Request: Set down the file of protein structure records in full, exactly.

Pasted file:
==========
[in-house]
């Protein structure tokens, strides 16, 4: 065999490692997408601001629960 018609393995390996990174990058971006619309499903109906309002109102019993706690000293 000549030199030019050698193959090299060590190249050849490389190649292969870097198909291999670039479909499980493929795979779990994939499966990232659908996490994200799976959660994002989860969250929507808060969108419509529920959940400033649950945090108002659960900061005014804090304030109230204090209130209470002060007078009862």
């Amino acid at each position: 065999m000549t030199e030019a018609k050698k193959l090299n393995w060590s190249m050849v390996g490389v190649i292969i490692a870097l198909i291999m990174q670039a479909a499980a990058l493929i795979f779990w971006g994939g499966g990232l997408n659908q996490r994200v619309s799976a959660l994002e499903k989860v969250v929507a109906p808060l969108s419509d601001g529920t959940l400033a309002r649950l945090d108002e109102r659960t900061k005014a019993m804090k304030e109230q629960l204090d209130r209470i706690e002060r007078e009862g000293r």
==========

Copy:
[in-house]
């Protein structure tokens, strides 16, 4: 065999490692997408601001629960 018609393995390996990174990058971006619309499903109906309002109102019993706690000293 000549030199030019050698193959090299060590190249050849490389190649292969870097198909291999670039479909499980493929795979779990994939499966990232659908996490994200799976959660994002989860969250929507808060969108419509529920959940400033649950945090108002659960900061005014804090304030109230204090209130209470002060007078009862």
């Amino acid at each position: 065999m000549t030199e030019a018609k050698k193959l090299n393995w060590s190249m050849v390996g490389v190649i292969i490692a870097l198909i291999m990174q670039a479909a499980a990058l493929i795979f779990w971006g994939g499966g990232l997408n659908q996490r994200v619309s799976a959660l994002e499903k989860v969250v929507a109906p808060l969108s419509d601001g529920t959940l400033a309002r649950l945090d108002e109102r659960t900061k005014a019993m804090k304030e109230q629960l204090d209130r209470i706690e002060r007078e009862g000293r």